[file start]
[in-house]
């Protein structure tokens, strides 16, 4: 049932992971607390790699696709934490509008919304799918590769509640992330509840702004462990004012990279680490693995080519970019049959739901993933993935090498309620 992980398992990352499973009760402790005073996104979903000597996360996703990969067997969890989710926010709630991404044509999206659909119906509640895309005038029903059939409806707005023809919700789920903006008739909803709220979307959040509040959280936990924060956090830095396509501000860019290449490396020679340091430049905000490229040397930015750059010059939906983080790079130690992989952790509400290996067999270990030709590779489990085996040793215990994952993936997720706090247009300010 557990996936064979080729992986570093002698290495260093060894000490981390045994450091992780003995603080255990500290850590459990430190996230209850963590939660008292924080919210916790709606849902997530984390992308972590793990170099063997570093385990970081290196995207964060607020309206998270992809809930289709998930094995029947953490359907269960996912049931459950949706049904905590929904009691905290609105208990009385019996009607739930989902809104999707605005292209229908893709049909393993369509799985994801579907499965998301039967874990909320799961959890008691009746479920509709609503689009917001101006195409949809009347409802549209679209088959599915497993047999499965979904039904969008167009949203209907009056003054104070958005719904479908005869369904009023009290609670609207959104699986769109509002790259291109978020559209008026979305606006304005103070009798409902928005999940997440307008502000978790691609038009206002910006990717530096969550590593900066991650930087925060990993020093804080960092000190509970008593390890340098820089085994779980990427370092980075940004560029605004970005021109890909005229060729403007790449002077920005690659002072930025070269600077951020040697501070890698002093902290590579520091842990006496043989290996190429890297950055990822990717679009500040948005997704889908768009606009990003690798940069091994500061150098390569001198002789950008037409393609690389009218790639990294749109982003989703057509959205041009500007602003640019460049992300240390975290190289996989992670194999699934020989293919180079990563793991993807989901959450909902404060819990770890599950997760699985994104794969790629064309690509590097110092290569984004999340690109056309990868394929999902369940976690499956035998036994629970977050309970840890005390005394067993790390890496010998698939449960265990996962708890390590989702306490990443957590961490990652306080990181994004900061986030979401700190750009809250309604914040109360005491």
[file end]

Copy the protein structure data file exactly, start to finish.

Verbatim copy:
[in-house]
């Protein structure tokens, strides 16, 4: 049932992971607390790699696709934490509008919304799918590769509640992330509840702004462990004012990279680490693995080519970019049959739901993933993935090498309620 992980398992990352499973009760402790005073996104979903000597996360996703990969067997969890989710926010709630991404044509999206659909119906509640895309005038029903059939409806707005023809919700789920903006008739909803709220979307959040509040959280936990924060956090830095396509501000860019290449490396020679340091430049905000490229040397930015750059010059939906983080790079130690992989952790509400290996067999270990030709590779489990085996040793215990994952993936997720706090247009300010 557990996936064979080729992986570093002698290495260093060894000490981390045994450091992780003995603080255990500290850590459990430190996230209850963590939660008292924080919210916790709606849902997530984390992308972590793990170099063997570093385990970081290196995207964060607020309206998270992809809930289709998930094995029947953490359907269960996912049931459950949706049904905590929904009691905290609105208990009385019996009607739930989902809104999707605005292209229908893709049909393993369509799985994801579907499965998301039967874990909320799961959890008691009746479920509709609503689009917001101006195409949809009347409802549209679209088959599915497993047999499965979904039904969008167009949203209907009056003054104070958005719904479908005869369904009023009290609670609207959104699986769109509002790259291109978020559209008026979305606006304005103070009798409902928005999940997440307008502000978790691609038009206002910006990717530096969550590593900066991650930087925060990993020093804080960092000190509970008593390890340098820089085994779980990427370092980075940004560029605004970005021109890909005229060729403007790449002077920005690659002072930025070269600077951020040697501070890698002093902290590579520091842990006496043989290996190429890297950055990822990717679009500040948005997704889908768009606009990003690798940069091994500061150098390569001198002789950008037409393609690389009218790639990294749109982003989703057509959205041009500007602003640019460049992300240390975290190289996989992670194999699934020989293919180079990563793991993807989901959450909902404060819990770890599950997760699985994104794969790629064309690509590097110092290569984004999340690109056309990868394929999902369940976690499956035998036994629970977050309970840890005390005394067993790390890496010998698939449960265990996962708890390590989702306490990443957590961490990652306080990181994004900061986030979401700190750009809250309604914040109360005491």